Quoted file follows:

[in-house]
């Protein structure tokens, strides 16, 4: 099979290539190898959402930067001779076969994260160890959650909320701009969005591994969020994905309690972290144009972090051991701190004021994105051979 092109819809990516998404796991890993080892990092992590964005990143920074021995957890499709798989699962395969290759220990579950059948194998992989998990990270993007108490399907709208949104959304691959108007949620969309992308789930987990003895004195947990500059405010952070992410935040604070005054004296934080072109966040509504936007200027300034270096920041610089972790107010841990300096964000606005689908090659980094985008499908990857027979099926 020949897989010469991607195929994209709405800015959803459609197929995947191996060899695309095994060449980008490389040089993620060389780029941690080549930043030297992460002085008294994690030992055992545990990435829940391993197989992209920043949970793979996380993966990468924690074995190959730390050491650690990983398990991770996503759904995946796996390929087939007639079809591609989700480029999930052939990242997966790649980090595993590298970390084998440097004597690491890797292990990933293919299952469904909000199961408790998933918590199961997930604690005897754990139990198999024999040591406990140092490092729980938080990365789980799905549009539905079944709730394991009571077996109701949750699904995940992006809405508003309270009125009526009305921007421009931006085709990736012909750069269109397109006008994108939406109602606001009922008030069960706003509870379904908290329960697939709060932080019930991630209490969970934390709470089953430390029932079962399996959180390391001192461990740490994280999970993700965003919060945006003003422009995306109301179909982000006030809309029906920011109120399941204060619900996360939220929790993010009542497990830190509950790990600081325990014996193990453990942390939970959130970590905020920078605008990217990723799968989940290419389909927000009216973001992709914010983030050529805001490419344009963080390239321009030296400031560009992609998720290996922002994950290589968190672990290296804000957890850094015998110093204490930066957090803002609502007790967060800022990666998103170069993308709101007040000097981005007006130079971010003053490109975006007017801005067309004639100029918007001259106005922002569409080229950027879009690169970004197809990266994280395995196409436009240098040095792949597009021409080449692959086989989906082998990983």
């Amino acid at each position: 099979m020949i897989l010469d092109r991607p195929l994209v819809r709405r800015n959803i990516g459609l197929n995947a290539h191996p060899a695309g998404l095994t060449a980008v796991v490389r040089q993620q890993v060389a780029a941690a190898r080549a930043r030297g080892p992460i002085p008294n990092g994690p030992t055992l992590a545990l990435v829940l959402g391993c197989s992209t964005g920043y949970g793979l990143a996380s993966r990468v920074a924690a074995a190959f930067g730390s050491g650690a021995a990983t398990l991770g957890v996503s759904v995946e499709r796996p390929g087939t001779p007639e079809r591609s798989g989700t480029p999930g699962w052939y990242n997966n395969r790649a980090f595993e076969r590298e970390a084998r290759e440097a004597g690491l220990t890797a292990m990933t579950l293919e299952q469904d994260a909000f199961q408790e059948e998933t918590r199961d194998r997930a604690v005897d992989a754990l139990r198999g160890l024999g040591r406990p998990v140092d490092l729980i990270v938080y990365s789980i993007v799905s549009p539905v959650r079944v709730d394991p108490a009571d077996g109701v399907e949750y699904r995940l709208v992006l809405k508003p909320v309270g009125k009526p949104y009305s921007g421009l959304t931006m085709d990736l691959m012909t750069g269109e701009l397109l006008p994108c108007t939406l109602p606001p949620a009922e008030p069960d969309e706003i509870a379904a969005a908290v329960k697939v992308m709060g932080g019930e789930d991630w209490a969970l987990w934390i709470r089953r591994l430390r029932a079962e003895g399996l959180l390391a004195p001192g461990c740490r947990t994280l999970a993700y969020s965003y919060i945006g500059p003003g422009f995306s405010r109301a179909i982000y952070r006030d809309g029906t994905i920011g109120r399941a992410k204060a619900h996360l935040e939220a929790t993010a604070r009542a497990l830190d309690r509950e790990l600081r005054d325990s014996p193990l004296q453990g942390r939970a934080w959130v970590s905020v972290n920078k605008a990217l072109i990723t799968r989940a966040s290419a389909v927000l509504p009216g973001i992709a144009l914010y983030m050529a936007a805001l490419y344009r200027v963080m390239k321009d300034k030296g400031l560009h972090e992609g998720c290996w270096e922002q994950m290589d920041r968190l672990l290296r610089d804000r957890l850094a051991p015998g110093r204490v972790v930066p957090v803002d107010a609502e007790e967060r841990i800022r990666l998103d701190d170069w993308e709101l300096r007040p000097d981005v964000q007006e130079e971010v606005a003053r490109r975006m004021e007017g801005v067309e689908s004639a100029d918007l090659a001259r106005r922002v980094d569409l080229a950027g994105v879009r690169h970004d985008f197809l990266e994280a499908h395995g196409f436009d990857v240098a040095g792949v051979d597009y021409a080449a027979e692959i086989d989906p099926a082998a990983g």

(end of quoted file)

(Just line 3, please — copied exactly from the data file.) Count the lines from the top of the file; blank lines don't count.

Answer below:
């Amino acid at each position: 099979m020949i897989l010469d092109r991607p195929l994209v819809r709405r800015n959803i990516g459609l197929n995947a290539h191996p060899a695309g998404l095994t060449a980008v796991v490389r040089q993620q890993v060389a780029a941690a190898r080549a930043r030297g080892p992460i002085p008294n990092g994690p030992t055992l992590a545990l990435v829940l959402g391993c197989s992209t964005g920043y949970g793979l990143a996380s993966r990468v920074a924690a074995a190959f930067g730390s050491g650690a021995a990983t398990l991770g957890v996503s759904v995946e499709r796996p390929g087939t001779p007639e079809r591609s798989g989700t480029p999930g699962w052939y990242n997966n395969r790649a980090f595993e076969r590298e970390a084998r290759e440097a004597g690491l220990t890797a292990m990933t579950l293919e299952q469904d994260a909000f199961q408790e059948e998933t918590r199961d194998r997930a604690v005897d992989a754990l139990r198999g160890l024999g040591r406990p998990v140092d490092l729980i990270v938080y990365s789980i993007v799905s549009p539905v959650r079944v709730d394991p108490a009571d077996g109701v399907e949750y699904r995940l709208v992006l809405k508003p909320v309270g009125k009526p949104y009305s921007g421009l959304t931006m085709d990736l691959m012909t750069g269109e701009l397109l006008p994108c108007t939406l109602p606001p949620a009922e008030p069960d969309e706003i509870a379904a969005a908290v329960k697939v992308m709060g932080g019930e789930d991630w209490a969970l987990w934390i709470r089953r591994l430390r029932a079962e003895g399996l959180l390391a004195p001192g461990c740490r947990t994280l999970a993700y969020s965003y919060i945006g500059p003003g422009f995306s405010r109301a179909i982000y952070r006030d809309g029906t994905i920011g109120r399941a992410k204060a619900h996360l935040e939220a929790t993010a604070r009542a497990l830190d309690r509950e790990l600081r005054d325990s014996p193990l004296q453990g942390r939970a934080w959130v970590s905020v972290n920078k605008a990217l072109i990723t799968r989940a966040s290419a389909v927000l509504p009216g973001i992709a144009l914010y983030m050529a936007a805001l490419y344009r200027v963080m390239k321009d300034k030296g400031l560009h972090e992609g998720c290996w270096e922002q994950m290589d920041r968190l672990l290296r610089d804000r957890l850094a051991p015998g110093r204490v972790v930066p957090v803002d107010a609502e007790e967060r841990i800022r990666l998103d701190d170069w993308e709101l300096r007040p000097d981005v964000q007006e130079e971010v606005a003053r490109r975006m004021e007017g801005v067309e689908s004639a100029d918007l090659a001259r106005r922002v980094d569409l080229a950027g994105v879009r690169h970004d985008f197809l990266e994280a499908h395995g196409f436009d990857v240098a040095g792949v051979d597009y021409a080449a027979e692959i086989d989906p099926a082998a990983g």